Melbourne-based cultivated meat company Magic Valley announces it has signed a Memorandum of Understanding (MOU) with US company Biocellion SPC, a software developer and computer modeling company for life sciences, to drive advancements in bioreactor technology by researching cell behavior in these tanks. The ultimate goal is to scale up the production of cultivated meat to lower its prices.
“This partnership showcases the potential that interdisciplinary solutions can play”
“At Magic Valley, we are committed to revolutionizing the way meat is produced, with a focus on sustainability and ethical practices. By collaborating with Biocellion, we aim to unlock valuable insights into cellular behavior, enabling us to create delicious cultivated meat products efficiently at scale,” comments Paul Bevan, CEO & founder of Magic Valley.
All types of meat
Magic Valley is known as the first company to cultivate lamb from induced pluripotent stem cells (iPS) grown in fetal bovine free-media. It claims to have a cell ag technology scalable across all types of meats.
Last March, the Australian innovator debuted a cultivated premium pork product (also developed with its animal-free media) showcased in filled dumplings to demonstrate the capabilities of its platform. According to the company, the next type of meat to will be cultivated beef, with its sights set on regulation by 2024.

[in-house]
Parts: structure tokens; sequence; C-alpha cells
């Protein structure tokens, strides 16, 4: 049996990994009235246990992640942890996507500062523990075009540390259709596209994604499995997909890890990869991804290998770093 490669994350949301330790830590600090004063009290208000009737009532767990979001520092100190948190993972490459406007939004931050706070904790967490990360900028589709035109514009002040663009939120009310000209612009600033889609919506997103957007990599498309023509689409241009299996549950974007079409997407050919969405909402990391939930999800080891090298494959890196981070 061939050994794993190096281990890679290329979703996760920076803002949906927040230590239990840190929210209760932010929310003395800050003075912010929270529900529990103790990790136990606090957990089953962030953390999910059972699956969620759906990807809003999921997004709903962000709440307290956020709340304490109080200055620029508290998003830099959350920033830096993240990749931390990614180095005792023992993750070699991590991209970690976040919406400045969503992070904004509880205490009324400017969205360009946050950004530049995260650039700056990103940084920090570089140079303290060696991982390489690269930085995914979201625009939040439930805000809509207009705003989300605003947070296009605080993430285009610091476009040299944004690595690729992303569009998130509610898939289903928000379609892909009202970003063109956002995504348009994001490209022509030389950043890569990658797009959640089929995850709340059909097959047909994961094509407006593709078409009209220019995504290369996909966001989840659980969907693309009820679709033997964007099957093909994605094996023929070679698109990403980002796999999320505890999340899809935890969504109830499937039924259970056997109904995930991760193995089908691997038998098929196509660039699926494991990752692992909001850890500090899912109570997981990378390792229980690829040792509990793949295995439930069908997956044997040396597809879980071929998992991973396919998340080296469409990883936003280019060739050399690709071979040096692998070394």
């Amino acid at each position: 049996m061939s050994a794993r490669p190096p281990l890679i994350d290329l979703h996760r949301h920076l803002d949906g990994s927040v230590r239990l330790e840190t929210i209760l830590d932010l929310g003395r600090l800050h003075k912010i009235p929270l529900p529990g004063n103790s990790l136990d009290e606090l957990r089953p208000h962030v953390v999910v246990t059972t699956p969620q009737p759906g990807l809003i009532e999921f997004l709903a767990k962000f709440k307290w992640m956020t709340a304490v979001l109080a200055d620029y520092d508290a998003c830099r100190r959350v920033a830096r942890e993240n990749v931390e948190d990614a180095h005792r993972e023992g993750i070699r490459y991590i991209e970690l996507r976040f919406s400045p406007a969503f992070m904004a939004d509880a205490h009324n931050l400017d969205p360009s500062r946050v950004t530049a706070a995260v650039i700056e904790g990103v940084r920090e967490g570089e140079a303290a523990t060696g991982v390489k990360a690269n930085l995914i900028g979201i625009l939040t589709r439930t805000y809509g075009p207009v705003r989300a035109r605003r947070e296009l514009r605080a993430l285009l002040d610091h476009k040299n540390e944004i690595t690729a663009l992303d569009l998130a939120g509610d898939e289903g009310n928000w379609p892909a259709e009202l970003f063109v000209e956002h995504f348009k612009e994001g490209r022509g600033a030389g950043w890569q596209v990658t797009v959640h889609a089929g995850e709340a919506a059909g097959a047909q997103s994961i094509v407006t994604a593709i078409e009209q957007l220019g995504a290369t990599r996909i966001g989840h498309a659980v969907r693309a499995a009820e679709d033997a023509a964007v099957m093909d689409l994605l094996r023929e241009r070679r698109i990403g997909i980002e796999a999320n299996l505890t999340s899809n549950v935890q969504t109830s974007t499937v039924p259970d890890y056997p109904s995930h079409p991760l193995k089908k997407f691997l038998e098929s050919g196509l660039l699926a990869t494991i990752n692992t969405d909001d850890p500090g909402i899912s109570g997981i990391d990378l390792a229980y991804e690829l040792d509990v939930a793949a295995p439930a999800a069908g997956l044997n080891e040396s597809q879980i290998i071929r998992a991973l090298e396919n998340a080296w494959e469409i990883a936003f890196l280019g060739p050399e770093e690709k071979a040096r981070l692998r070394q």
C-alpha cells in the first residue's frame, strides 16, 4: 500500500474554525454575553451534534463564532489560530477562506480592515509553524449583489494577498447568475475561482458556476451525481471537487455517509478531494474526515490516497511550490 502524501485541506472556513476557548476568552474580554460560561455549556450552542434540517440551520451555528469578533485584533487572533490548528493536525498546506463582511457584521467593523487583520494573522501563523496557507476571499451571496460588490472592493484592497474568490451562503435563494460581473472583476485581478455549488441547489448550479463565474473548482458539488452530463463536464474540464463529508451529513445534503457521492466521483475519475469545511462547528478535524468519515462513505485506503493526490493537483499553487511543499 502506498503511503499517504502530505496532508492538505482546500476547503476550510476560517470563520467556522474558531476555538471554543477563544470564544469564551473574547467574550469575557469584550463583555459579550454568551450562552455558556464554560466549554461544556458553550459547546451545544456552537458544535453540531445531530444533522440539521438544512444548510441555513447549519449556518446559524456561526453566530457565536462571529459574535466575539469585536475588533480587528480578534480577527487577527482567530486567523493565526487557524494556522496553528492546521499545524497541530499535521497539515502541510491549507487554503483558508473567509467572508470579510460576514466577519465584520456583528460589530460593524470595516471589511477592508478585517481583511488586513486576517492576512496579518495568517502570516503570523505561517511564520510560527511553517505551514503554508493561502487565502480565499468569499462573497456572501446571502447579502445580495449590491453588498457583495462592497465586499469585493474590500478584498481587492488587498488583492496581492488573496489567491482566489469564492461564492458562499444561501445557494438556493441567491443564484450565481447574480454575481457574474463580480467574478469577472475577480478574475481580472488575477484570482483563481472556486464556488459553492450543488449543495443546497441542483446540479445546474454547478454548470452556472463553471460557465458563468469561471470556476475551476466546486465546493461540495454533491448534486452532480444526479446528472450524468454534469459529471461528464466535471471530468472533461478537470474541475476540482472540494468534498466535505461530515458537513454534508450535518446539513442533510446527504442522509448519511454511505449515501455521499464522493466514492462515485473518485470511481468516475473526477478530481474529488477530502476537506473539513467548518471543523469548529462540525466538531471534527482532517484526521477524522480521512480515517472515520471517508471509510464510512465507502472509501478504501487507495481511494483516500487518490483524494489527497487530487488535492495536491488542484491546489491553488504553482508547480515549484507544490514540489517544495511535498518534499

The collaboration with Biocellion, which is expected to accelerate the production of cultivated meat, has already received support from Brinc, a global venture accelerator headquartered in Hong Kong that invested in the cultivated meat company and is mentoring Biocellion in its latest accelerator cohort.
“This partnership showcases the potential that interdisciplinary solutions can play to reshape the future of the food industry,” said Manav Gupta, founder & CEO of Brinc.
Biocellion, headquartered in Washington State, helps companies to transition from laboratory to virtual experiments to learn how products function before life tests. This method uses computer simulations of living system behaviors, modeled cell by cell, making them faster, cheaper, and less wasteful than lab experiments.
“We’re excited to collaborate with Magic Valley using our advanced virtual experiments technology in order to accelerate the development of bioreactor designs and drive efficiency in cultivated meat production. Together, we are shaping a future where technology and biology converge to address global protein demands,” comments Simon Kahan, CEO of Biocellion